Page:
Men Often Seek Divorce Only When They Have Found Someone New

gone before divorce

Various surveys have been conducted among divorced men that have revealed the primary motives behind the male population seeking divorce.  Although many may voice a different reason as to why they wanted out of their marriages, a large majority of men had someone else in mind upon asking for divorce.  So even if the men didn’t say that their new love interest was to blame for wanting a divorce, many of the men surveyed had another partner either in mind or already involved on the side.

Men are said to be less likely than women to seek divorce when things are going poorly in the marriage, and usually will put up with it unless they find someone they feel is “better” in some way. For instance, a man leaving his wife because he found someone younger he was interested in.  As superficial a reason as this is, with no-fault divorce, anyone can get a divorce for any reason.

Women, on the other hand, often seek divorce without having another love interest in mind or on the side.  Women will seek divorce based predominantly on their own emotions regarding their husbands and the marriage.  For instance, many women report that they sought divorce because they were unhappy with how they were treated in their marriages or that they were “bored” or no longer “in love”.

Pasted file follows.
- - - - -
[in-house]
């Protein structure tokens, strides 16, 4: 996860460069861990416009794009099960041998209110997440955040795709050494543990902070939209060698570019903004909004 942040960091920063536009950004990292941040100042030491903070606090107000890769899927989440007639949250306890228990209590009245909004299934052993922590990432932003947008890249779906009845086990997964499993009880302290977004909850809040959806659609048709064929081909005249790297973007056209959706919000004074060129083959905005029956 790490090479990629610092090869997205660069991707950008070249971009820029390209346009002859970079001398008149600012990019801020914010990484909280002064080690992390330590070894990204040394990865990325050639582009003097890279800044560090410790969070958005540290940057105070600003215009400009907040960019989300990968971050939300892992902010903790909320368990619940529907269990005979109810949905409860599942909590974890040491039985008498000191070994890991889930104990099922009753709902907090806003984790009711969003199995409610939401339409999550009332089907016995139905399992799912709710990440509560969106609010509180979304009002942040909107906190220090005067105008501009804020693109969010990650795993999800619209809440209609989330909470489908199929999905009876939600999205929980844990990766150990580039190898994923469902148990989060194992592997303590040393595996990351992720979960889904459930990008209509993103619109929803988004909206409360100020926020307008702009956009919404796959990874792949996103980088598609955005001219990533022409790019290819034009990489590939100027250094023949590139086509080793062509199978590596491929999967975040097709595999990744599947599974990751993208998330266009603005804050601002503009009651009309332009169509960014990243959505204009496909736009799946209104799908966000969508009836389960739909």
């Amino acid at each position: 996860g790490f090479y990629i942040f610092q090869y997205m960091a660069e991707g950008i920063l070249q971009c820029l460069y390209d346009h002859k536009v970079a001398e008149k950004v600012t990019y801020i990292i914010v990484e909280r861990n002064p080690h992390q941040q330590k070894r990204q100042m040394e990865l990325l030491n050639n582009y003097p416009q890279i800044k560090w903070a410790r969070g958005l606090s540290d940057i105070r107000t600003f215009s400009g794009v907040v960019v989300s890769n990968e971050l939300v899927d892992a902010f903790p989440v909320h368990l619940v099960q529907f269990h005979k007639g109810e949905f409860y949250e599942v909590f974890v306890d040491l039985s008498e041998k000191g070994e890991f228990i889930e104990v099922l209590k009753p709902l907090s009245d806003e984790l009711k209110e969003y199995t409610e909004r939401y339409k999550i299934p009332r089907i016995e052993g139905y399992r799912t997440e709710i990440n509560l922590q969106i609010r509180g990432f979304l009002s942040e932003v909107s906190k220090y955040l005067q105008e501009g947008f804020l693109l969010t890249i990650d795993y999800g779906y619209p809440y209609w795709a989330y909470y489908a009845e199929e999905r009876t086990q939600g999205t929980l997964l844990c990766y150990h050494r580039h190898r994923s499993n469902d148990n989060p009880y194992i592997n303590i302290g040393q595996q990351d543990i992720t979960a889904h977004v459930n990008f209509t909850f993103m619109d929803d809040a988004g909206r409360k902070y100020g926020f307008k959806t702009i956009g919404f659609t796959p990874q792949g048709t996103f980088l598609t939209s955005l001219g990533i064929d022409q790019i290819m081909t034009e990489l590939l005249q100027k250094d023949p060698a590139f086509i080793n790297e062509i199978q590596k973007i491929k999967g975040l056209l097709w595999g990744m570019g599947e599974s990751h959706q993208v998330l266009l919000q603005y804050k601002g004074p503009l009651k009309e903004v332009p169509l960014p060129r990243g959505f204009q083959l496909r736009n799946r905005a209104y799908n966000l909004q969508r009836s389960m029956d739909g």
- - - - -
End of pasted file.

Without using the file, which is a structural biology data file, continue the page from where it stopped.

The reasons for both men and women reflect a desire for change, and unwillingness to change the already existent marriage.  Perhaps they had tried before and it didn’t work or maybe they felt it wasn’t’ worth trying.  Often, though, experiencing the difficulties of a divorce has men and women alike questioning the decision.